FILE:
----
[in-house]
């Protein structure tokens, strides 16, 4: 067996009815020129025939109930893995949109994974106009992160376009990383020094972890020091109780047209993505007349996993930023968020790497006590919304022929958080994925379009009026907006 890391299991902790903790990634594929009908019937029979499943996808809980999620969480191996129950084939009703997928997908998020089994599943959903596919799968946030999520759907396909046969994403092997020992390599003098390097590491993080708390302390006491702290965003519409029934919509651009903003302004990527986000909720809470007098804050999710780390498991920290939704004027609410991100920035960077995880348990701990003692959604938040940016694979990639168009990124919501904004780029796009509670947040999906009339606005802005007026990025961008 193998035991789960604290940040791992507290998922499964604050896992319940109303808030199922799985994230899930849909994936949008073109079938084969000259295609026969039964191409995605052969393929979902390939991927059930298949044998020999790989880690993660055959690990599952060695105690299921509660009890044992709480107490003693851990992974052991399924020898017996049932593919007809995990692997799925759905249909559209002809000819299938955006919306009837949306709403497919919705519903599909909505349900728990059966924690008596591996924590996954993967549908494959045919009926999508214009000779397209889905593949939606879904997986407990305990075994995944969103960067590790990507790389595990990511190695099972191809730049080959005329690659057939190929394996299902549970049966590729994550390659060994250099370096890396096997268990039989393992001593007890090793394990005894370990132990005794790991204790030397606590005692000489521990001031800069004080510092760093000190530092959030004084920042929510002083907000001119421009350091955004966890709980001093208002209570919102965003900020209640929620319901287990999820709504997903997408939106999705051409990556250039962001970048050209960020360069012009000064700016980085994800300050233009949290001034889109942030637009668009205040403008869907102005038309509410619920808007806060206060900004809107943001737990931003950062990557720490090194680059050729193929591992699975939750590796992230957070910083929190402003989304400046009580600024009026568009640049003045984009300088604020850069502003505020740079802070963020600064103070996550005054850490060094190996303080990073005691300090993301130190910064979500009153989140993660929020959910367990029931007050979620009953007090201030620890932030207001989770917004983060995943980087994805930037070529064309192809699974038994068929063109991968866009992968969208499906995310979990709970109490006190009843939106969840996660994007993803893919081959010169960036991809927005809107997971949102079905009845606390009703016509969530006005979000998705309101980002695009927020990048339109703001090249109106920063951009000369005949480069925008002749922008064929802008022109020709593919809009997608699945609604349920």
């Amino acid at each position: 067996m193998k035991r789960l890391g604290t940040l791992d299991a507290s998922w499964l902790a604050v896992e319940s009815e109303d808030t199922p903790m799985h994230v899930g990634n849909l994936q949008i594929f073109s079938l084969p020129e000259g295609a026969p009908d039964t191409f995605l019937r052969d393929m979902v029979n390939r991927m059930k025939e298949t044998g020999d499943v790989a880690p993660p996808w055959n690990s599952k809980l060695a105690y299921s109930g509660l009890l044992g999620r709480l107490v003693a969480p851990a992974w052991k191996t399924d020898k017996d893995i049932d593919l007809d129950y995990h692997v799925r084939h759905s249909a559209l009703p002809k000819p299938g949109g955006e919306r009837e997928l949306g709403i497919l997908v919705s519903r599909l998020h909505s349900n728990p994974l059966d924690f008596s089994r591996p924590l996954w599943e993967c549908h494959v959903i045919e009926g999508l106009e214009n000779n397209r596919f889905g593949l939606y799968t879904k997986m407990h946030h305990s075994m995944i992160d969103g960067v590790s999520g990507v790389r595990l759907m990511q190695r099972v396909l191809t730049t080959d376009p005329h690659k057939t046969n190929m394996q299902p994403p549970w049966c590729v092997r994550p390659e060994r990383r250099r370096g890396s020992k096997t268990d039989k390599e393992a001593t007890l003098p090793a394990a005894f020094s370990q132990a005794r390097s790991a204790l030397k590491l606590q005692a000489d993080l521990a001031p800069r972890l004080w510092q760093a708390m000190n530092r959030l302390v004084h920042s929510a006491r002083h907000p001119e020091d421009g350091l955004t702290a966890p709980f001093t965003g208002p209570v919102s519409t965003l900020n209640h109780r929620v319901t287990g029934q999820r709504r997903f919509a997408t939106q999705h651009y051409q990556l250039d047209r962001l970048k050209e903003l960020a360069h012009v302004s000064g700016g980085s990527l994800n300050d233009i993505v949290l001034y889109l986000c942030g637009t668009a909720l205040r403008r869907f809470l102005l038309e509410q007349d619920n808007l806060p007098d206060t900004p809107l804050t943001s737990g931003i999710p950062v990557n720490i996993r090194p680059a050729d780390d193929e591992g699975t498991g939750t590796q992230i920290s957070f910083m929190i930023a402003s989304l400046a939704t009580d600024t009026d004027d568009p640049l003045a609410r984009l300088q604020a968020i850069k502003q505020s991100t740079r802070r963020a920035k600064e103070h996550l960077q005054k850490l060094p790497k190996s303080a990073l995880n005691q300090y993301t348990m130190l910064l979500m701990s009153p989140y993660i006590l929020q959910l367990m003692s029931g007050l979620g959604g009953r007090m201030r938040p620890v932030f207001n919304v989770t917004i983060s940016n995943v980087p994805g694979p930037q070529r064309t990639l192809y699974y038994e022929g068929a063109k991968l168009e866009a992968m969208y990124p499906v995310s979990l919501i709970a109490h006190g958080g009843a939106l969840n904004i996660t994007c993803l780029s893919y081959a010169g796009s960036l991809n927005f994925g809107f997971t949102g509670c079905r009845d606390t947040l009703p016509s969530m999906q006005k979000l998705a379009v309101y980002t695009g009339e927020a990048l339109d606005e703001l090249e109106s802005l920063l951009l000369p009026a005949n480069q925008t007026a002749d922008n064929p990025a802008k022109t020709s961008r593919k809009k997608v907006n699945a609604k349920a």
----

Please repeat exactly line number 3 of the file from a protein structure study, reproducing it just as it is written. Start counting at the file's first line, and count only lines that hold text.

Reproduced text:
């Amino acid at each position: 067996m193998k035991r789960l890391g604290t940040l791992d299991a507290s998922w499964l902790a604050v896992e319940s009815e109303d808030t199922p903790m799985h994230v899930g990634n849909l994936q949008i594929f073109s079938l084969p020129e000259g295609a026969p009908d039964t191409f995605l019937r052969d393929m979902v029979n390939r991927m059930k025939e298949t044998g020999d499943v790989a880690p993660p996808w055959n690990s599952k809980l060695a105690y299921s109930g509660l009890l044992g999620r709480l107490v003693a969480p851990a992974w052991k191996t399924d020898k017996d893995i049932d593919l007809d129950y995990h692997v799925r084939h759905s249909a559209l009703p002809k000819p299938g949109g955006e919306r009837e997928l949306g709403i497919l997908v919705s519903r599909l998020h909505s349900n728990p994974l059966d924690f008596s089994r591996p924590l996954w599943e993967c549908h494959v959903i045919e009926g999508l106009e214009n000779n397209r596919f889905g593949l939606y799968t879904k997986m407990h946030h305990s075994m995944i992160d969103g960067v590790s999520g990507v790389r595990l759907m990511q190695r099972v396909l191809t730049t080959d376009p005329h690659k057939t046969n190929m394996q299902p994403p549970w049966c590729v092997r994550p390659e060994r990383r250099r370096g890396s020992k096997t268990d039989k390599e393992a001593t007890l003098p090793a394990a005894f020094s370990q132990a005794r390097s790991a204790l030397k590491l606590q005692a000489d993080l521990a001031p800069r972890l004080w510092q760093a708390m000190n530092r959030l302390v004084h920042s929510a006491r002083h907000p001119e020091d421009g350091l955004t702290a966890p709980f001093t965003g208002p209570v919102s519409t965003l900020n209640h109780r929620v319901t287990g029934q999820r709504r997903f919509a997408t939106q999705h651009y051409q990556l250039d047209r962001l970048k050209e903003l960020a360069h012009v302004s000064g700016g980085s990527l994800n300050d233009i993505v949290l001034y889109l986000c942030g637009t668009a909720l205040r403008r869907f809470l102005l038309e509410q007349d619920n808007l806060p007098d206060t900004p809107l804050t943001s737990g931003i999710p950062v990557n720490i996993r090194p680059a050729d780390d193929e591992g699975t498991g939750t590796q992230i920290s957070f910083m929190i930023a402003s989304l400046a939704t009580d600024t009026d004027d568009p640049l003045a609410r984009l300088q604020a968020i850069k502003q505020s991100t740079r802070r963020a920035k600064e103070h996550l960077q005054k850490l060094p790497k190996s303080a990073l995880n005691q300090y993301t348990m130190l910064l979500m701990s009153p989140y993660i006590l929020q959910l367990m003692s029931g007050l979620g959604g009953r007090m201030r938040p620890v932030f207001n919304v989770t917004i983060s940016n995943v980087p994805g694979p930037q070529r064309t990639l192809y699974y038994e022929g068929a063109k991968l168009e866009a992968m969208y990124p499906v995310s979990l919501i709970a109490h006190g958080g009843a939106l969840n904004i996660t994007c993803l780029s893919y081959a010169g796009s960036l991809n927005f994925g809107f997971t949102g509670c079905r009845d606390t947040l009703p016509s969530m999906q006005k979000l998705a379009v309101y980002t695009g009339e927020a990048l339109d606005e703001l090249e109106s802005l920063l951009l000369p009026a005949n480069q925008t007026a002749d922008n064929p990025a802008k022109t020709s961008r593919k809009k997608v907006n699945a609604k349920a």